Interdependent Web: Our great longings

Interdependent Web: Our great longings

A weekly roundup of blogs and other user-generated web content about Unitarian Universalism.


Our great longings

Andrew Hidas writes that humanity’s “great longing” is for connection.

We are not so different, in many ways, from the animal herd that huddles closely for protection, warmth, and the solace that they bring.

But the solace is in our case spiritual, framing against the gauntlet thrown down by contingent existence our answer: that it is in love for and service to each other, in the “God” seen and expressed through the eyes and hearts of our fellow humans, that this longing for ultimate relationship is finally fulfilled. Only in relationship is the fear and reality of existential isolation overcome. (Traversing, February 22)

The power of prayer is an aspect of her faith that Meghann Robern holds particularly dear.

For me, prayer is working to have a heightened awareness of energy and power and how to shift it around for the good of ourselves and others. . . . We must be aware of our power, or lack of it, in any given situation. We must understand how we can help or harm. (Nature’s Path, February 24)

The Rev. James Ford finds euphemisms about death very annoying.

I’ve long found the phrase “passed away” sticks in my craw. I’m certainly not alone in this. As blogger Brian Jay Stanley observed, “It is a kind of leaving off, a gesture of open-endedness, an ellipsis at sentence’s end. It is, accordingly, the perfect word for the skeptical yet sentimental modern mind, which cannot accept annihilation, nor easily believe in immortality. ‘Passed away’ allows vague hope without dogma, as if to say, ‘He has gone somewhere else, please don’t ask for details.’” (Monkey Mind, February 17)

Using the metaphor of a chrysalis, the Rev. Theresa Novak examines the perils and opportunities of waiting.

Pray the rain won’t wash you away
That the snow will not freeze your bones
That some rude youngster
Won’t light a fuse in your hair
Thinking this is your funeral pyre.
You might just dry up and blow away
Get lost in the winds of change
But rest and wait anyway (Sermons, Poetry, and Other Musings, February 23)

Love and politics

Tina Porter asks her Christian friends to think deeply about their political choices in this election year.

I’m thinking about your Bible and the words that are attributed to Jesus and what their message really says in times like these and it really has me wondering: What Would Jesus Do? and who could he support in this American election cycle. . . ?

My dear Christian friends, I know you love me. Even with my sinner’s heart and sailor’s mouth, you see in me the spark of the divine, you see in me what you think God sees in me. I’m asking for your help in extending that love to others who don’t look or live or love or even pray like me or you. (Ugly Pies, February 24)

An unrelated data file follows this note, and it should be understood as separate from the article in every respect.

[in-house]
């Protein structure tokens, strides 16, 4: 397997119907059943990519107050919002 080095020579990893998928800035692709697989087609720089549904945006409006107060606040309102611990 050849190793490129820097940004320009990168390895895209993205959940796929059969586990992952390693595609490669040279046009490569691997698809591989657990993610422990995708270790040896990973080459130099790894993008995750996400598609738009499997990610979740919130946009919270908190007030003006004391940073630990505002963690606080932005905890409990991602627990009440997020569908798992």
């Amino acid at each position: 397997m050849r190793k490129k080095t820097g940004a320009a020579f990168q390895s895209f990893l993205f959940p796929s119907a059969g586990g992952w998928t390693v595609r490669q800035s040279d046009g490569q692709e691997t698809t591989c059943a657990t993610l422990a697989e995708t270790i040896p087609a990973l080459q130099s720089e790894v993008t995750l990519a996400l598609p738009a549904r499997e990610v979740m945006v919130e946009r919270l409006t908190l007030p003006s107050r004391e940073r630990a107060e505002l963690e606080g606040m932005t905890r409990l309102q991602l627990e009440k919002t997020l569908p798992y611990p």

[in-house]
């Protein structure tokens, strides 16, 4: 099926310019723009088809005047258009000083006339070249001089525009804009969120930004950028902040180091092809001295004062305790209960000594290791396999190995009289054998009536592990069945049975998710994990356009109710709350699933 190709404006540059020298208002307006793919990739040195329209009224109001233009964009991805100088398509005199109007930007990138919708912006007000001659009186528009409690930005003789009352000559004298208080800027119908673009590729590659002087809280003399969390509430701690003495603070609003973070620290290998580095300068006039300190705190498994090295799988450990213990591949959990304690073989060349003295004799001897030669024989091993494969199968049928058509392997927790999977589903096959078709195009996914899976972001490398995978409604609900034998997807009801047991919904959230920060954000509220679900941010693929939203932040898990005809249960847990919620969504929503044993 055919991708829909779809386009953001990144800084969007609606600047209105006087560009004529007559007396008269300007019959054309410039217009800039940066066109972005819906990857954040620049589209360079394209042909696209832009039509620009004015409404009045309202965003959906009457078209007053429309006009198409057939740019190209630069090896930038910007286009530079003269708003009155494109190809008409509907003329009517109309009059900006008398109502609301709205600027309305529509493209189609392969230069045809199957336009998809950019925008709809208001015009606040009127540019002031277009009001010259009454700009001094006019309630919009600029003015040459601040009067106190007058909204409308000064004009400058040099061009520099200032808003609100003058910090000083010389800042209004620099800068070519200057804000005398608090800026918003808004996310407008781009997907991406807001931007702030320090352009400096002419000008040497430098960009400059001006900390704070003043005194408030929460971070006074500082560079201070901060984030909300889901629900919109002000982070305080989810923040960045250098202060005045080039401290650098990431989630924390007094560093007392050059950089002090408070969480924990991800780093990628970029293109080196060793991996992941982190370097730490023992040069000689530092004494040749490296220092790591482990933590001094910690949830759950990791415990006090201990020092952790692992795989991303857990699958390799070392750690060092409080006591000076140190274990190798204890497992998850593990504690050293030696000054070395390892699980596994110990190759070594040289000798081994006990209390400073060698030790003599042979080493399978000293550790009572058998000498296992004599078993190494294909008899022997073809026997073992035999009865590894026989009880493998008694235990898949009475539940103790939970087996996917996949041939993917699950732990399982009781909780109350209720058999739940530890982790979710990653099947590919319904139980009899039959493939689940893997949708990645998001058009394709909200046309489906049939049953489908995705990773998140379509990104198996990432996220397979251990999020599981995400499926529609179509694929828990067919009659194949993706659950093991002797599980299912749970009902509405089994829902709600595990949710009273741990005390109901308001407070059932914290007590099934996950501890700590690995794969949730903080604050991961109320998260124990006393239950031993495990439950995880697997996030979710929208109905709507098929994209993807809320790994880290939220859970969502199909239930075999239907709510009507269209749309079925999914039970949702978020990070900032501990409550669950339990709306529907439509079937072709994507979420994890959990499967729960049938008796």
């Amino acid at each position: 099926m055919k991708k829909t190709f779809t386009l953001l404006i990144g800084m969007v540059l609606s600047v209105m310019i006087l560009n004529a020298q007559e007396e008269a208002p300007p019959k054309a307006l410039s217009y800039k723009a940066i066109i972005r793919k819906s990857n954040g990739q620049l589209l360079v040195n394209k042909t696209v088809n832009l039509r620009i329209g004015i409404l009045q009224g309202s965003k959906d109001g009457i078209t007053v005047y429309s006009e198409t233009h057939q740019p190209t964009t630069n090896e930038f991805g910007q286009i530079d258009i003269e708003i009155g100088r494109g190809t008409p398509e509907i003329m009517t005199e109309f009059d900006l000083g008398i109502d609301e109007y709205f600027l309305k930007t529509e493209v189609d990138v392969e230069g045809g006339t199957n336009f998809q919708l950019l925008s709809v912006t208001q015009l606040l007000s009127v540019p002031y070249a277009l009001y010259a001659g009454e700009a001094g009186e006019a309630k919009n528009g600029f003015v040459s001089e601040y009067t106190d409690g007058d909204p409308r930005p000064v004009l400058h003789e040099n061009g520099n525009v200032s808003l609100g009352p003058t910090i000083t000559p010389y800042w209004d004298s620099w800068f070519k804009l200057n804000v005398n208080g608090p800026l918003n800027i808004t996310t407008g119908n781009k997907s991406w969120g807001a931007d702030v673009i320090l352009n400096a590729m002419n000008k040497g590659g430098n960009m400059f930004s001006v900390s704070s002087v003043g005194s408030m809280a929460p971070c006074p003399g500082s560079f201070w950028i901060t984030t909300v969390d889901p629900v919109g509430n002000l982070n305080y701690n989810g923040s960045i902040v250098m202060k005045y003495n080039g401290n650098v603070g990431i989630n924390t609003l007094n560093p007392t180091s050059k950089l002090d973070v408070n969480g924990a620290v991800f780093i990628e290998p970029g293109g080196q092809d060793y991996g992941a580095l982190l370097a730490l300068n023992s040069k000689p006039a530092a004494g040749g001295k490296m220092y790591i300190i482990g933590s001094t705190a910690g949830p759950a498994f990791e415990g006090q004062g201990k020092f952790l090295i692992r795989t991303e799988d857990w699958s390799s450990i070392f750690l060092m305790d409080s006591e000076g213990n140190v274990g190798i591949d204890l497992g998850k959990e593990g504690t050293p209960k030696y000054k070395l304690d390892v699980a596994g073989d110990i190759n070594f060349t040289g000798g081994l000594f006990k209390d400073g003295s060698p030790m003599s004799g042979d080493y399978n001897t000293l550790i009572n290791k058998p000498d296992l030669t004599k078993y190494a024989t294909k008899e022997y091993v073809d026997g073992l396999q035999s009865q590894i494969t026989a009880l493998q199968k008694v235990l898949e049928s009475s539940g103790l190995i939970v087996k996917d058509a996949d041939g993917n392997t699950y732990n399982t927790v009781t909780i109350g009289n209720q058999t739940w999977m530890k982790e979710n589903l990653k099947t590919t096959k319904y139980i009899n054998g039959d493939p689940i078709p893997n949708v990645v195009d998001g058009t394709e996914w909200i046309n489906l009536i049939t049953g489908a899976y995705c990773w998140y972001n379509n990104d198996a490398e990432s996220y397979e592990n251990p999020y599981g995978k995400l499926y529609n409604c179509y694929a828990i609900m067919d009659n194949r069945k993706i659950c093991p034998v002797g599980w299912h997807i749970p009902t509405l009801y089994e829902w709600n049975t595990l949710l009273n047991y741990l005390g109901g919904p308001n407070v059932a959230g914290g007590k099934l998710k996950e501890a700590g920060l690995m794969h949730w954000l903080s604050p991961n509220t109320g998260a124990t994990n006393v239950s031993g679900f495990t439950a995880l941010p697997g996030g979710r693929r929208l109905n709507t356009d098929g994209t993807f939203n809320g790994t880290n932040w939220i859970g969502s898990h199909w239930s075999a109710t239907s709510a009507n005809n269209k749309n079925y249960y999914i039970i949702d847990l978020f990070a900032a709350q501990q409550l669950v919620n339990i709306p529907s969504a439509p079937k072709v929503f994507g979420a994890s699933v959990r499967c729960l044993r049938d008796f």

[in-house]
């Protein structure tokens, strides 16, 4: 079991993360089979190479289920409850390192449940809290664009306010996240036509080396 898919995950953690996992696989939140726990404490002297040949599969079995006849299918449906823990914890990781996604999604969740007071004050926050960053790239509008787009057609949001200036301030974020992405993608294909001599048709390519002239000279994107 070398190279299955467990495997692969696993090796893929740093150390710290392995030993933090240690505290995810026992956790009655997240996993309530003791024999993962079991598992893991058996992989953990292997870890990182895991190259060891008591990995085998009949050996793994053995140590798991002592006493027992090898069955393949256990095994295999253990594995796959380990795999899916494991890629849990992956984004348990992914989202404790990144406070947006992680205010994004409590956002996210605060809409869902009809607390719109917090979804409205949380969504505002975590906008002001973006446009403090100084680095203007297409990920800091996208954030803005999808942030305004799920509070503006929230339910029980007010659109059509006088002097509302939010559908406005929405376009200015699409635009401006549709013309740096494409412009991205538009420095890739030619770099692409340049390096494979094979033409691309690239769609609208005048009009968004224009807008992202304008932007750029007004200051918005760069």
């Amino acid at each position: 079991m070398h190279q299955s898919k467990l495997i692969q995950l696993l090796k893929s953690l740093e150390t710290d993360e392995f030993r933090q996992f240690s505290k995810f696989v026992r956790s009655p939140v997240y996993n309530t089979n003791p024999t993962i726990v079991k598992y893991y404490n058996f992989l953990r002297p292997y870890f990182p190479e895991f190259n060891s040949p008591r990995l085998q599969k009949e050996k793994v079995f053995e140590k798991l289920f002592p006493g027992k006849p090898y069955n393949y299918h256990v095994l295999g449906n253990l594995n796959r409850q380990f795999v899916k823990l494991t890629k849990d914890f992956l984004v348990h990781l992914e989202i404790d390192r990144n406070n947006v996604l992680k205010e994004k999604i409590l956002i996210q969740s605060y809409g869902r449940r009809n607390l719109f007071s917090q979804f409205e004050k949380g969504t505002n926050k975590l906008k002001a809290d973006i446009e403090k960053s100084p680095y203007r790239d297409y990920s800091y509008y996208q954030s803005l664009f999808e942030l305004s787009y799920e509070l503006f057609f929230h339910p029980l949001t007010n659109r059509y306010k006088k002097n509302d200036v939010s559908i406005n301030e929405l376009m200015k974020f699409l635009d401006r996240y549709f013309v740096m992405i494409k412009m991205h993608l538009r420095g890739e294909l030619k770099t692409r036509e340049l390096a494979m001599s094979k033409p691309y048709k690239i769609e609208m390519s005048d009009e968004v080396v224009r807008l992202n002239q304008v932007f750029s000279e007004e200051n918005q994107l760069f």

The Rev. Dan Schatz responds to Donald Trump’s cynical comments about “loving the poorly educated” people of Nevada who voted for him.

We should all love one another, whatever our respective levels of education, and our love should lead us to work for a more just and equitable society. If that can happen, we will have taken a step closer to creating the genuine community our world needs. Perhaps the “better educated” among us might even learn a thing or two. (The Song and the Sigh, February 24)

Practical tools

Theresa Soto provides a helpful, simple way to be more welcoming to people who use wheelchairs, scooters, and mobility devices.

In meeting rooms that have chairs and not pews, leaving out some chairs is an invitation to participate in the life of your church, and that participation was something precious to Jesus. . . .

This detail, almost literally, fulfills an aspect of hospitality that says, “There you are! We’ve been waiting for you. See? We saved you a space.” The people who come to your church are looking for this kind of welcome. They are hoping that their visit matters. (Emerging Voices, February 16)

The Rev. Jake Morrill offers three interlocking puzzle pieces that help clarify self-differentiation.

[It] is the rare person who can “take a stand” and “keep in touch” at the same time without a significant level of anxiety. So, the third puzzle piece is “keep cool.” In other words, regulate your anxiety. Work toward some calm, as you both state your position and also become aware of, and connected to, the different position and perspective of another. There is no end to ways to practice keeping cool, staying calm. Those who are motivated to improve their ability to keep cool will find ways to measure their anxiety and learn what feedback mechanisms (like bio-feedback) help them practice. (Quest for Meaning, February 25)